UK government extends review of BT stake owned by French tycoon Patrick Drahi

Altice bigwig now telco's largest shareholder but denies it's a takeover attempt

The UK government has extended its national security assessment into the increasing ownership of BT shares by French telco tycoon Patrick Drahi, and has reportedly requested more information regarding the acquisition.

Announced in May, the investigation on Drahi's investment in the telecoms giant was sparked by the purchase of an extra 6 percent of BT shares by Altice UK, a company wholly owned by Drahi, who also controls the telecoms outfits Altice France and Altice International.

Under the terms of the National Security and Investment Act (NSIA), the government had 30 working days to carry out its assessment, but that deadline passed at the end of last week. The assessment can be extended by up to a further 45 working days, and it appears that this is the case, according to Bloomberg, which reported that the government had requested more information about the BT deal, citing "people with knowledge of the process."

Altice UK announced it had taken a £2 billion ($2.37 billion) stake in BT Group just over a year ago, this equated to a 12.1 per cent share of the former state-owned monopoly, which still operates much of the country's telecommunications infrastructure via its Openreach subsidiary. Altice UK was set up solely for the acquisition.

As The Register reported at the time, Altice attempted to calm management at BT by assuring them that it did not intend to make a takeover offer for the company.

Drahi also said that he was bound by stock market regulations that prevented him from making any such further investments for six months.

However, in December 2021, when those six months had elapsed, Altice UK increased its stake in BT to 18 percent, or a total of 1,785,476,188 shares, making it – and Drahi – the largest shareholder.

Altice UK restated its position to the BT board that it did not intend to make an offer for the rest of BT and said it would be bound by that statement for the purposes of Rule 2.8 of the UK's Takeover Code. But that would only prevent Altice from expanding its stake in BT for a further six months, which has now elapsed.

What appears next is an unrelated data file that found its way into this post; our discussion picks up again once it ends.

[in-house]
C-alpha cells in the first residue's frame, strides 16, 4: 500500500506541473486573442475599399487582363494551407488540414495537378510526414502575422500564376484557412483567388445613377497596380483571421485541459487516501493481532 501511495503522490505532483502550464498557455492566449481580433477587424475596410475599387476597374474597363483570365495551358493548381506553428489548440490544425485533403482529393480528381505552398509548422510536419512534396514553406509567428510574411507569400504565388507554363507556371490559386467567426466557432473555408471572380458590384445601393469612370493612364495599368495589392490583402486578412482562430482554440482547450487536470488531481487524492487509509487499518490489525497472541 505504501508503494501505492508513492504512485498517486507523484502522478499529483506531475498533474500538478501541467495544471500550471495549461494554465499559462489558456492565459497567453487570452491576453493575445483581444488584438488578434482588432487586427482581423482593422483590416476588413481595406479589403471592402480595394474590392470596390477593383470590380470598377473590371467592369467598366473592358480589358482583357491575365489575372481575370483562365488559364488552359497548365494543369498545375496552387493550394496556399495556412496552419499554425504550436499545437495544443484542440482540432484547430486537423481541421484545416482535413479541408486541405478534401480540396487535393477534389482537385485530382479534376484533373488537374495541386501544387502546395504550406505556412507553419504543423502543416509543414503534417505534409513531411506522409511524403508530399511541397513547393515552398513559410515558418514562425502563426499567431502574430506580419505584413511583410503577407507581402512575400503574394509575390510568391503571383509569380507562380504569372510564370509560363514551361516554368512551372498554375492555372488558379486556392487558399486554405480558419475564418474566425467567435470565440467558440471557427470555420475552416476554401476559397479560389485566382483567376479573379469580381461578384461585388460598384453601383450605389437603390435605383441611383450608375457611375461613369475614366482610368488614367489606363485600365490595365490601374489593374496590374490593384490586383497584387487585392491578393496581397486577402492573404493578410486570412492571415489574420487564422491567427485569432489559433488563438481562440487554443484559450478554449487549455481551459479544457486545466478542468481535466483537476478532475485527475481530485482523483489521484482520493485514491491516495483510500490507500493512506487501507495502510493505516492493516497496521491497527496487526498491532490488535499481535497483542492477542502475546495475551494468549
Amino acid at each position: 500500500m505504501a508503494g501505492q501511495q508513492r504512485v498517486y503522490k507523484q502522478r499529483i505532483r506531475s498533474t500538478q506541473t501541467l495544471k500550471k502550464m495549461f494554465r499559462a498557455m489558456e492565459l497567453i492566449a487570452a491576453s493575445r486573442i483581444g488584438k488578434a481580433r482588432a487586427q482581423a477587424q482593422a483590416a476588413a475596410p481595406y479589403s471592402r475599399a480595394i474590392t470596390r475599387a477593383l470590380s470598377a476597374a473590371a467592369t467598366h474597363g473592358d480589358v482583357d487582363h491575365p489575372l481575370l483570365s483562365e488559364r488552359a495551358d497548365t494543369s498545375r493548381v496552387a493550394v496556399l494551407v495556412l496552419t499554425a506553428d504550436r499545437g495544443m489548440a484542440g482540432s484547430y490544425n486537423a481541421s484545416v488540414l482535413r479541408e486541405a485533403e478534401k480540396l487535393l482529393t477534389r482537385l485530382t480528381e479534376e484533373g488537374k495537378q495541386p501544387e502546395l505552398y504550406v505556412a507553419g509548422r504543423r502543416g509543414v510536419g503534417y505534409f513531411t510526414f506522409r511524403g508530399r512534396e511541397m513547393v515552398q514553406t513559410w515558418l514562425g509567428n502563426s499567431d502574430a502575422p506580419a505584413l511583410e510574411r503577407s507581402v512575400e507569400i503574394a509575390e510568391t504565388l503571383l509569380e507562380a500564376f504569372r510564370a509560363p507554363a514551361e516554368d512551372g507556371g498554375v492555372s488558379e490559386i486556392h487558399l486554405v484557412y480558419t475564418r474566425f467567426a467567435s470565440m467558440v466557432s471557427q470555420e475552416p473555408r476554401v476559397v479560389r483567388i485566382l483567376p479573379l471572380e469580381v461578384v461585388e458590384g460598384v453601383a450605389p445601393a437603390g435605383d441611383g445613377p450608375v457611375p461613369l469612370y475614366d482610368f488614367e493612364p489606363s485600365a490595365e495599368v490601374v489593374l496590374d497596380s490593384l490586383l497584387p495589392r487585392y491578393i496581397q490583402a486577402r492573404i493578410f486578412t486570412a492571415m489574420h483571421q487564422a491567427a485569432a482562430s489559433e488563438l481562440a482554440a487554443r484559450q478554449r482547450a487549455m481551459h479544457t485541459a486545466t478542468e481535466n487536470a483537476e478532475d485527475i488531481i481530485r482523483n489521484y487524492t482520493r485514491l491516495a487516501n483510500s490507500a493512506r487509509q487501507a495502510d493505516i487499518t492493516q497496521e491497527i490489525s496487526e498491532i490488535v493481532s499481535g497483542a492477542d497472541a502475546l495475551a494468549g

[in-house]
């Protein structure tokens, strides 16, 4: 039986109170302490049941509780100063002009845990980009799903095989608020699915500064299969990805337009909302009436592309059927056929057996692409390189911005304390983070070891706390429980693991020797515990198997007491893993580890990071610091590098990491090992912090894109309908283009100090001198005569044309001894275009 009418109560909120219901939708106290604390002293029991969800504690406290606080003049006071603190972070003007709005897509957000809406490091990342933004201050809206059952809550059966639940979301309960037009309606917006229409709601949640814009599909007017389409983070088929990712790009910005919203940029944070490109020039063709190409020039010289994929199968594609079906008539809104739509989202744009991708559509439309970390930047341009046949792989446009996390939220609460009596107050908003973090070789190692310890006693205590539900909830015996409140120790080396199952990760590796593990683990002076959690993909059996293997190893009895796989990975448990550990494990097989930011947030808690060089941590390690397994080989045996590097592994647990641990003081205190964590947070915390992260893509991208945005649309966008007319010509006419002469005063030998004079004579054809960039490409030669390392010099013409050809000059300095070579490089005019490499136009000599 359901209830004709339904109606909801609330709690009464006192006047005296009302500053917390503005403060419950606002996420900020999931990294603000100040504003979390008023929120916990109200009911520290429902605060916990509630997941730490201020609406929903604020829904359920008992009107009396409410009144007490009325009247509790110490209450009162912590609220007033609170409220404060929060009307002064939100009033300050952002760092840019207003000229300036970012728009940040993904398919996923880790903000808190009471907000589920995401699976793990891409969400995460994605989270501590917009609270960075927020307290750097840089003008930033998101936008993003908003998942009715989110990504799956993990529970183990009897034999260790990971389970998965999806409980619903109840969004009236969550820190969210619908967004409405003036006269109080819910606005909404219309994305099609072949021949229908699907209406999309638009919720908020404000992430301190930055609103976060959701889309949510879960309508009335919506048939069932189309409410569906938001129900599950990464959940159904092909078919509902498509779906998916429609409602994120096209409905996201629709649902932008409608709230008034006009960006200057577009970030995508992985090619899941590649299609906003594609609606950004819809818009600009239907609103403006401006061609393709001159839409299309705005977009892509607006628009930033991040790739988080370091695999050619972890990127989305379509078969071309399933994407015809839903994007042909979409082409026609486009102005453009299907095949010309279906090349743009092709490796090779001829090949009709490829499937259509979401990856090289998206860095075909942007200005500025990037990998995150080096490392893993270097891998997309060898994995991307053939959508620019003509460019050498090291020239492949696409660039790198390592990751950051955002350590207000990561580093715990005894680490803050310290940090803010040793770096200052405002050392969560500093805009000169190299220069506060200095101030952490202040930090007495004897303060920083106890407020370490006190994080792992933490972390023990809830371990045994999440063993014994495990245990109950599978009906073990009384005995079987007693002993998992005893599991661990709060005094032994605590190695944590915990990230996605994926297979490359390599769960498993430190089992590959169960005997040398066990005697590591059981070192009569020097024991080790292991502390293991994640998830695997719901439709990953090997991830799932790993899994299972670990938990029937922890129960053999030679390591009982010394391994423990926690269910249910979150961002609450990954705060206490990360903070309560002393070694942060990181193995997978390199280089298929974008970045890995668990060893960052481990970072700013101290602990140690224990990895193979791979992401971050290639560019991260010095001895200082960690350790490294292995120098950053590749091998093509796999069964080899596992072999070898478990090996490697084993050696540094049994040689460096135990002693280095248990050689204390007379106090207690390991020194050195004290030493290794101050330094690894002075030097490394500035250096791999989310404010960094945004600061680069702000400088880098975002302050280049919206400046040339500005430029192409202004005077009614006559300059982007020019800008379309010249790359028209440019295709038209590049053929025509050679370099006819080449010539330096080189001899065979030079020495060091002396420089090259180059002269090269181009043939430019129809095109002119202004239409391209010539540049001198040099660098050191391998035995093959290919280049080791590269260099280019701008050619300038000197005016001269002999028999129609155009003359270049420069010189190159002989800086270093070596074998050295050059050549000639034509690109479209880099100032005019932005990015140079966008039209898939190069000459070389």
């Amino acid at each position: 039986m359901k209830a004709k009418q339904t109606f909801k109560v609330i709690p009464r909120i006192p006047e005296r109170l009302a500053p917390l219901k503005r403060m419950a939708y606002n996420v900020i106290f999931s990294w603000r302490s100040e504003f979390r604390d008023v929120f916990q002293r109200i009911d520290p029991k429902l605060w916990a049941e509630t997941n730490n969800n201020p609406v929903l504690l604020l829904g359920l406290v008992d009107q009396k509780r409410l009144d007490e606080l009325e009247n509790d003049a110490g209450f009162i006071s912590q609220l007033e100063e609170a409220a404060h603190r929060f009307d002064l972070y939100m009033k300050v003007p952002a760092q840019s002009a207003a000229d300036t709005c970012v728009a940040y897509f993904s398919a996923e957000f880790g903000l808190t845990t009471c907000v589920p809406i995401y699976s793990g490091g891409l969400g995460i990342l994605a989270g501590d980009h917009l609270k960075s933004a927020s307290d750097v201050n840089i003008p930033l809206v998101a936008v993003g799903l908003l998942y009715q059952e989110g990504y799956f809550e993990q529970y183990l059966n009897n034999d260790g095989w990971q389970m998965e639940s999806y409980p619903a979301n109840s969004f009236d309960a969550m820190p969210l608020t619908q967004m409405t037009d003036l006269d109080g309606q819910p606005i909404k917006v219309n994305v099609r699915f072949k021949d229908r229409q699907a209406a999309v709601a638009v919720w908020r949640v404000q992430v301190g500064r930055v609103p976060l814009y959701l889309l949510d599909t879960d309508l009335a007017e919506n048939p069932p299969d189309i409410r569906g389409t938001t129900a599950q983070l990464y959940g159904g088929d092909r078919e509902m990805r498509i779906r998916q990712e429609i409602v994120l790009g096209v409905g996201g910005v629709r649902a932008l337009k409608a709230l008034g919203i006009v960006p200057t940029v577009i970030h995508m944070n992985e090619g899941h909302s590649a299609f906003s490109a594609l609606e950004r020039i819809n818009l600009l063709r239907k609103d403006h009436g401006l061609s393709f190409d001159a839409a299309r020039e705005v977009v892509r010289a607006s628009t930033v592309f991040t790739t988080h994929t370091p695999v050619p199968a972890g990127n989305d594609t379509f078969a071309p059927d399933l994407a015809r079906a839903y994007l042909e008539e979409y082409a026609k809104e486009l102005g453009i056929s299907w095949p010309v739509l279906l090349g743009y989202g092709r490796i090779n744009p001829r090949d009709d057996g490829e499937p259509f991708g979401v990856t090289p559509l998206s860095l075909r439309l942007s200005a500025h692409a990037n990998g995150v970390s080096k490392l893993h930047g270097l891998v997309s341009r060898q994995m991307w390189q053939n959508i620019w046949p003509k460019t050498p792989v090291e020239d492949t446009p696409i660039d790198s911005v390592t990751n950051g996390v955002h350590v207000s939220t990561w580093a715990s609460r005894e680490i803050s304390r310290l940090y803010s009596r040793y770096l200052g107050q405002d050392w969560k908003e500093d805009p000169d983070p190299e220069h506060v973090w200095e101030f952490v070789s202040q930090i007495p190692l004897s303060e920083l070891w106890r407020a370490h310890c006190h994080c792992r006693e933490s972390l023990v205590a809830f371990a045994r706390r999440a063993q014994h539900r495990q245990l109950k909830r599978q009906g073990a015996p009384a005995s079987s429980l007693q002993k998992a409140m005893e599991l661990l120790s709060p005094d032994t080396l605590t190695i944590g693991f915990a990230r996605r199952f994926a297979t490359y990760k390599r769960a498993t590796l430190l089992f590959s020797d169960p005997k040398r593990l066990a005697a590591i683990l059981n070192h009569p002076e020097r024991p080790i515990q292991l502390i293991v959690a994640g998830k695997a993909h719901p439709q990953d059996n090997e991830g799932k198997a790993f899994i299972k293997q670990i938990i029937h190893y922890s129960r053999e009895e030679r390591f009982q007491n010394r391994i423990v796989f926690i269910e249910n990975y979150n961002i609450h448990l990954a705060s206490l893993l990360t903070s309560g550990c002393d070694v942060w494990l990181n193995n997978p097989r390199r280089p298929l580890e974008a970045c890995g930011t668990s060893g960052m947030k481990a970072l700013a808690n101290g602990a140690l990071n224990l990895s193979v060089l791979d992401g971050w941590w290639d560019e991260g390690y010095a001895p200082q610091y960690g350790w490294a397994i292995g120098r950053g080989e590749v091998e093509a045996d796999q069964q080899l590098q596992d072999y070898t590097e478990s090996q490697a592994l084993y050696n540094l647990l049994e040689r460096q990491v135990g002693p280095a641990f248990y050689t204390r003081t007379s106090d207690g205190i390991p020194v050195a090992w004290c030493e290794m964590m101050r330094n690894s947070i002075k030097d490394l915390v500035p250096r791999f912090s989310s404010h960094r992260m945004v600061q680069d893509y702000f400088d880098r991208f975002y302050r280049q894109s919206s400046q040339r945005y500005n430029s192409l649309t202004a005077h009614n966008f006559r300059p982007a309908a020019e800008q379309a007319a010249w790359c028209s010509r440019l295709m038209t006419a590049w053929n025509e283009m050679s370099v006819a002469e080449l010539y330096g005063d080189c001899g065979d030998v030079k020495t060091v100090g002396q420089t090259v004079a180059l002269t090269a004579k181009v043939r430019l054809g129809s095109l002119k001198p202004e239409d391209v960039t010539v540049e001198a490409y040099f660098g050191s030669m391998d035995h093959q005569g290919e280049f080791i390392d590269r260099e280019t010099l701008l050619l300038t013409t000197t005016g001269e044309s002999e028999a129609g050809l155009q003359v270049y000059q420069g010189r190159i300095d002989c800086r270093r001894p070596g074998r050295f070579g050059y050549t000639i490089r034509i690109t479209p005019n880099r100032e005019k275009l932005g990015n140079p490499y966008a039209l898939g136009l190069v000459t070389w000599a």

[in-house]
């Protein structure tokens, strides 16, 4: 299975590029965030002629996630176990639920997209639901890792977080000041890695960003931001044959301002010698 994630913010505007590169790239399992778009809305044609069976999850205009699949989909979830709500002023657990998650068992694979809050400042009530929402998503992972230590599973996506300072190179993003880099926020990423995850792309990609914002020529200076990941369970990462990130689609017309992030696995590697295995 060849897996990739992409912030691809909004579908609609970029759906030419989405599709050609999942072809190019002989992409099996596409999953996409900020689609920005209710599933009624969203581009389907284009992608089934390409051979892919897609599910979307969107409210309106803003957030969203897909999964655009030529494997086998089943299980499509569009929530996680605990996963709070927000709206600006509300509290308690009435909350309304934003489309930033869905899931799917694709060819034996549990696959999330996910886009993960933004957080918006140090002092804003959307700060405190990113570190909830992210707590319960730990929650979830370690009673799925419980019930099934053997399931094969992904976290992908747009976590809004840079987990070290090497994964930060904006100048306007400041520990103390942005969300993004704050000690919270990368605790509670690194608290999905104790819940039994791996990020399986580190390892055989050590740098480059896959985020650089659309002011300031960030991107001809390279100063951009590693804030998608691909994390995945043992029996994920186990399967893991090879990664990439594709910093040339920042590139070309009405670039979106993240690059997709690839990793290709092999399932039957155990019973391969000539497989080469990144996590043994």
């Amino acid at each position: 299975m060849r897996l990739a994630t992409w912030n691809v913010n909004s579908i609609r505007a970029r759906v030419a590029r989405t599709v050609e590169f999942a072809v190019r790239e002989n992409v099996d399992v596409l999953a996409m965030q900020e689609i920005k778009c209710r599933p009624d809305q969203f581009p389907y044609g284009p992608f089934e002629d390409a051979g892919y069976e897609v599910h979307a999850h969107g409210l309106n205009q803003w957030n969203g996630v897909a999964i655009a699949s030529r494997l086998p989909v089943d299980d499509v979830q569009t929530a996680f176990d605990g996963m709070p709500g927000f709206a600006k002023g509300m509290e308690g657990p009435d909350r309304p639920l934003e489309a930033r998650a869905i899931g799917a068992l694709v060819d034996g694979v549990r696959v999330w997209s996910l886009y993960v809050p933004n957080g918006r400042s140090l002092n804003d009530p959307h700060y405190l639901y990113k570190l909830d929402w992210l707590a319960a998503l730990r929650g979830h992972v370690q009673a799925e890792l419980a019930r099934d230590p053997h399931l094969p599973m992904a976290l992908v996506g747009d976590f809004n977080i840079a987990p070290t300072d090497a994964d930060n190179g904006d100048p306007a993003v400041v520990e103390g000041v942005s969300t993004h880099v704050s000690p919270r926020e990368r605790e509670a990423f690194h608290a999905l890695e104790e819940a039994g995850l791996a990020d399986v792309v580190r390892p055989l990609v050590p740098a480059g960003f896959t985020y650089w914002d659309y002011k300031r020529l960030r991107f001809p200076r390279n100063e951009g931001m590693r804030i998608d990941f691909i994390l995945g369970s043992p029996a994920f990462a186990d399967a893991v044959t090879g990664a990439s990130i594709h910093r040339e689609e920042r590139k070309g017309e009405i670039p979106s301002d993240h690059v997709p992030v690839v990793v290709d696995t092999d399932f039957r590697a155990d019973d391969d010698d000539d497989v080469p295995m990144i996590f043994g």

The move worried the UK government enough that it used its new powers under the NSIA, which came into force at the start of this year, to call in the acquisition for a full national security assessment.

As this assessment is still ongoing, it would appear that the Department for Business, Energy & Industrial Strategy (BEIS) has extended the deadline, although it declined to confirm or deny this in response to our queries.

Instead, a spokesperson sent us this statement: "The acquisition of 6 percent of shares by Altice in BT was called in for a full national security assessment on 25 May. Under the National Security and Investment Act the length of the assessment period may be affected by decisions by the Secretary of State to: issue Information or Attendance Notices; to put in place an Additional Period; or agree a further Voluntary Period with the acquirer."

We also asked if the BEIS was likely to reverse the acquisition by Altice of the extra 6 percent of BT shares, but the spokesperson merely told us: "The Business Secretary has powers under the National Security & Investment Act to intervene in acquisitions where necessary."

This is not the only ongoing case under the NSIA. Also in May, the government announced it was starting a full national security assessment into the acquisition of Newport Wafer Fab by Nexperia.

Newport Wafer Fab is the UK's largest semiconductor facility, and one of the few such facilities still left in the country. It was acquired by Nexperia – a spinoff from NXP Semiconductor – last year, but Nexperia is itself now owned by a Chinese company, Wingtech Technology.

Last month, it was also reported that the UK government was considering whether to use the NSIA to force Arm's parent company SoftBank to change its mind over listing the chip design firm exclusively on the Nasdaq in New York, as it has indicated. ®

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